Skip to main content

“I am a Canadian, free to speak without fear, free to worship in my own way, free to stand for what I think right, free to oppose what I believe wrong, or free to choose those who shall govern my country. This heritage of freedom I pledge to uphold for myself and all mankind.” ~~ John G. Diefenbaker

FORSETH -- It’s up to all of us to ensure that we don’t end up with a tsunami of people overwhelming our hospitals this fall and winter


Back to school starts in a matter of days ...
and a trend is appearing in the COVID-19 situation that, to me at least, should be a matter of concern.

Where we had previously gone days with little to no new cases -- of people being hospitalized -- that is no longer the case. Instead, over the past 3 weeks we have been seeing a trend in the opposite trend direction, which is becoming more and more obvious.

The August 17th joint statement announcement on the COVID-19 situation -- from Health Minister Adrian Dix and Deputy Health Officer Dr. Réka Gustafson -- indicated that 4 people were in hospital due to COVID-19 ... and of those people, 3 required intensive care.

Seven days later, on August 24th, the number of people hospitalized had a more than fourfold increase -- to 18 -- this time with 5 in ICU.

Four days ago, on August 31st, the number of people requiring hospitalization had increased to 28 ... of which 10 were in ICU.

That disturbing trend continued as yesterday (September 2nd) Dr Bonnie Henry and Adrian Dix announced that of a total 33 people were hospitalized with COVID-19 ... and that 14 were in ICU.

Today, September 3rd, another individual has been added to those requiring hospital care – and there are currently 11 in ICU. Regrettably, there was a new death bringing the provincial total deaths to two hundred and ten (210)

Those are still small numbers to be sure, however the trend is there for all to see.

The other trend which is worrisome is the average age of those who are sick. 

While initially those in the higher age demographics were being impacted, it has now dropped to those who are aged 20 to 29. And who knows what will happen once BC children head back to their classrooms next week – they are after all prone to being little germ factories.

I believe we are on the cusp of a second wave – and it’s up to all of us to ensure that we don’t end up with a tsunami of people overwhelming our hospitals this fall and winter.

Wash your hands – make planful trips away from home to get what you need – and quit your whining and complaining about wearing a mask!

Comments

Popular posts from this blog

It seems the call for blood donors is being responded to, however ... “This effort is a marathon, not a sprint” says Canadian Blood Services

A week and a half ago I wrote the commentary ... “ While the national inventory is currently strong, an increase in blood donor cancellations is a warning sign of potential challenges to maintaining a health inventory of blood ” It was written as a result of talk about a potential blood shortage that would occur if people stopped donating due to the COVID-19 virus. It seems the call to Canadians was responded to, however, as I was told this afternoon ... “ T his effort is a marathon, not a sprint ”. As it now stands now, donors are able to attend clinics which are held in Vancouver (2), Victoria, Surrey, and in Kelowna, so I asked if there any plans to re-establish traveling clinics to others communities - for example in Kamloops, Prince George, Prince Rupert, Revelstoke or Cranbrook, and perhaps further north at perhaps Ft. St. John? According to Communications Lead Regional Public Affairs Specialist Marcelo Dominguez, Canadian Blood Services is still on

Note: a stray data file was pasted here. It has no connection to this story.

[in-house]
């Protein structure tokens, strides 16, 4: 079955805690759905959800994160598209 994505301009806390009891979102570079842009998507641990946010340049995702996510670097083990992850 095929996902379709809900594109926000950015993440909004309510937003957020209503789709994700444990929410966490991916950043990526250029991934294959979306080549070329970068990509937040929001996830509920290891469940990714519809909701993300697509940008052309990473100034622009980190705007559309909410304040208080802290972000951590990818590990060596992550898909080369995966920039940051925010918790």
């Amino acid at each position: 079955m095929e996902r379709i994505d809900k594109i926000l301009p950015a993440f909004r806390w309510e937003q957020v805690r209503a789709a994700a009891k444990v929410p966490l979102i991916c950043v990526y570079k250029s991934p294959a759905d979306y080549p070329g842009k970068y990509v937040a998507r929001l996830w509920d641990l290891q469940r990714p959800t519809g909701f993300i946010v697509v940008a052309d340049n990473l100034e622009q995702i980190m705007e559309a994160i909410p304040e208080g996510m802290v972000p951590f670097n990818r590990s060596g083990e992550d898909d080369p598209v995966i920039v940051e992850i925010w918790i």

FEDLSTED -- Rules will have to relax-- the question is how and when

The media has created a fervour over the mathematical models that allegedly help governments predict the future of Coronavirus infections in the general population. Mathematical modelling has limited use and value. We need to understand is that the data available on Coronavirus (COVID-19) infections in Canada is far too small for statistical reliability. The data available for the whole world is useless due to variables in how nations responded to Coronavirus infections. There is no commonality in steps taken to combat virus spread and no similarity in the age demographics of world nations, so the numbers you see on the daily tracking of world infections are not useful in developing a model of infection rates that can be relied on. Mathematical models of the future spread of Coronavirus are better than nothing, but not a whole lot better.  Mathematical models must include assumptions on virus spreads, and various factors involved. As they are used in projections, a small erro

WUN FEATHER -- can we just put those two names to bed for a while? You can call me an ‘Indian’ and I won't mind. And let's not call the farmers and ranchers ‘Settlers’ anymore

Hey there # TeamCanada !   I can't take it any more! Well, I guess I can, but I don't want to. I want to talk about the names we call each other. My very best friends, and all my Elderly Aunts and Uncles call me an Indian. I have walked into the most magnificent dining hall at the Air Liquide Head office, Quai D'orsay in Paris, France, surrounded by the worlds top producing Cryogenics team, and Patrick Jozon, the President of Air Liquide, has seen me enter the room, and yelled: " Bonjour! There is Warren! He is my Indian friend from Canada! He and I chased Beavers together in Northern BC!" And over 400 people turned to look at me and then they all smiled, and nodded. To most European people, an Indian is an absolute ICON!   The ultimate symbol of North America. They love us. And then, one time I had just gotten married and took vacation days off to take my new wife to meet my Grandmother; I was so proud. But as soon a

Labels

Show more